A few decennia ago they started these local businesses to get the farmers’ wives and housewives out of their isolated position. This way they could learn to run a business and make their own income. Since 1980 at least 11 of these women’s co-operatives have been started on Lesvos and indeed it gives the women something different to do. Most of them have chosen to preserve and bake: a logical choice because, all year round in the Lesbian countryside, there is plenty of fruit and vegetables available. However preserving is time consuming, so I can imagine that sitting around a table mounted high with nuts or summer fruit, you’d happy to share this with other women whilst gossiping, discussing and laughing as you peel, de-stem and chop. These co-operatives are a solution for housewives who are bored, for women who love to cook; the small harvests are shared and preserved and this way traditional recipes will not get lost. Because I imagine these women cook exactly as their grandmothers have taught them.
As far as I know the only women co-operative that does something different here on the island is the women’s co-operative of Petra, where since 1983 women have run a Bed & Breakfast and a small diner above a pub at the central square by the sea.
At the other co-operatives, in Agiasos, Anemotia, Polichnitos, Filia, Molyvos, Parakila, Asomatos and Mesopotos, they merely make jams, the famous gliko tou koetaliou (preserved fruit and vegetables in sugar sirup) as well as baking cookies and cakes. They also make marzipan with walnut and almonds from which they create the most wonderful flowers and other decorative things. These beautiful creations are mostly given as presents at important festive events. I love marzipan, but when I get such an exotic flower I display it for weeks on the table until dust settles upon it and I have to throw it away.
I am sure they could also produce the candy that is traditional for the Dutch celebration of Saint Nicholas (characters made of chocolate, special biscuits as small as a nut, animals made out of coloured sugar) but in Greece they don’t have such a tsunami of candy at the beginning of December, because the Day of Saint Nicholas is not a celebration for children like it is in Holland. For the Greeks Saint Nicholas is the patron saint of the fishermen (see: Saint Nicholas) and on the 6th of December all people named after this saint – Nicos – celebrate their nameday.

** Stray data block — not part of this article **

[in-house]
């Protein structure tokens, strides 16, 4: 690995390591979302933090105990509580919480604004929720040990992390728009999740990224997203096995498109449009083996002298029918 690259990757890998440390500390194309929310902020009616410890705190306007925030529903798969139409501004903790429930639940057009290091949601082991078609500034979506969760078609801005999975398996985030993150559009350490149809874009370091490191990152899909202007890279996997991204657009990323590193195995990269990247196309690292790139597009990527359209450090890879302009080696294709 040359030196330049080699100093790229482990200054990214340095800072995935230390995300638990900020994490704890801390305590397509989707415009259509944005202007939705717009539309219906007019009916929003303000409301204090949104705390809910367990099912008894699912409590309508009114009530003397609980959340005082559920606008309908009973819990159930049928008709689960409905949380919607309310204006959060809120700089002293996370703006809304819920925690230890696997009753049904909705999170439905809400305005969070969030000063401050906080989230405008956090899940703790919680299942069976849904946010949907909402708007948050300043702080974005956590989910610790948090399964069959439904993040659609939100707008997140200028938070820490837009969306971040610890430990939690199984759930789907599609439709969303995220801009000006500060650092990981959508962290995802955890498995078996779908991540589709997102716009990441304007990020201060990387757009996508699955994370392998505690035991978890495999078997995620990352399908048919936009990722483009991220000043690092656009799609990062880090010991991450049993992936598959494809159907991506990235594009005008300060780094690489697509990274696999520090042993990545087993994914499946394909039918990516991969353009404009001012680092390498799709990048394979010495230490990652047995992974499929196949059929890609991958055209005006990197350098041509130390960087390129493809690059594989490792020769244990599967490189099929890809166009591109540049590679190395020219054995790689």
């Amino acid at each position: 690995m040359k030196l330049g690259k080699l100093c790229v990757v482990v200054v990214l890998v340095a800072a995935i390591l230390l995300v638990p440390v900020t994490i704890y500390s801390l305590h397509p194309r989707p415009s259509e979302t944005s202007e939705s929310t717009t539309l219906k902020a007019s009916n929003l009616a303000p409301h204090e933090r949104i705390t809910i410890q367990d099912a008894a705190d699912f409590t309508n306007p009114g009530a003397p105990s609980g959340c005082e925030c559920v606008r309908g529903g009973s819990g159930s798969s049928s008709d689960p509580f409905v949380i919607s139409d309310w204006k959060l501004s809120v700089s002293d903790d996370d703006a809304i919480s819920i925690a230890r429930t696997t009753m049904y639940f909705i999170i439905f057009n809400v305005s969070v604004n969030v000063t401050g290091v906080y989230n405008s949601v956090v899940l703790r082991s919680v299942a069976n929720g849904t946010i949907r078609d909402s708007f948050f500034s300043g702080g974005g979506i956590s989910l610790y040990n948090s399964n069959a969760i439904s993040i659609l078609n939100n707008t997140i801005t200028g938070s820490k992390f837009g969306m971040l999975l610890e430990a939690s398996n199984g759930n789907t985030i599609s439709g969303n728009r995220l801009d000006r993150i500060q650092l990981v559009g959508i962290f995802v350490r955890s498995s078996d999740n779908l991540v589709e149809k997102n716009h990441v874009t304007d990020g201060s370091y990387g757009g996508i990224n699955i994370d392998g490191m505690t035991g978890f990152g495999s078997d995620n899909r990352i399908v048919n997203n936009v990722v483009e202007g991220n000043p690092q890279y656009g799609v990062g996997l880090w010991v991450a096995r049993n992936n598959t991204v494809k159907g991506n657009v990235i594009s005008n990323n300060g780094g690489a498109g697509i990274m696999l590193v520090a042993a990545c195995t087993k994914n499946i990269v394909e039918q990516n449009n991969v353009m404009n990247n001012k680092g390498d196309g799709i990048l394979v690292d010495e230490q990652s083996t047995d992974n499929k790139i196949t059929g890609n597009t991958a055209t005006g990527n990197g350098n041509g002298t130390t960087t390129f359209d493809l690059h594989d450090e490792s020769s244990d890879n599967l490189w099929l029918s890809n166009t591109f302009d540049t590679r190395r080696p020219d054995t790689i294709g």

Anyhow, the Greeks are not big candy eaters. There are some ouzo- and mastic candies, probably produced for the tourists and they make Turkish Delight, called in Greek loukoumia (jelly-like preserved fruit coated with fine sugar).
All Greek celebration days have their own sweets, mostly cakes or cookies. For example during Christmas they bake kourambides (almond cookies) and melomakarona (cookies dipped into honey); chocolate rings and balls are not part of the Greek Christmas culture. They used not to even have a Christmas tree to hang them in. Although nowadays you see more and more Greeks having a Christmas tree and chocolate rings and balls to hang in the tree. But this is a new trend coming from abroad.
The regular candy here in Greece – if you can call those candy - are the chocolate bonbons and some are so big that you better call them chocolate bonbon cookies. The easiest ones to make at home are the almonds coated with chocolate; but these chocolate fantasies are really a threat for your teeth because they are so hard.
And then there are the sugared almonds, koufeta in Greek. These are traditionally presented together with the invitation to a wedding or a baptism. They are a symbol of the good and the bad times: the bitter taste of the almond stands for the difficult times in a wedding or a life, and the sugar coating for the happy times. And you have to be sure that you put an uneven number in the bag because an even number can be divided and symbolizes a divorce.
The candy-month has started, also in Greece where they have started baking for Christmas. Last Sunday there was the Christmas market in Molyvos where they presented lots of cookies and cakes. Because of the crisis I bet that most of the women will be producing their Christmas sweets at home, baked in the wood stove of course. I wonder if the women’s co-operatives – that mostly sell at fairly high prices – will survive the ongoing crisis.
(with thanks to Mary Staples)
@ Smitaki 2011
Geplaatst door smitaki op Thursday, December 08, 2011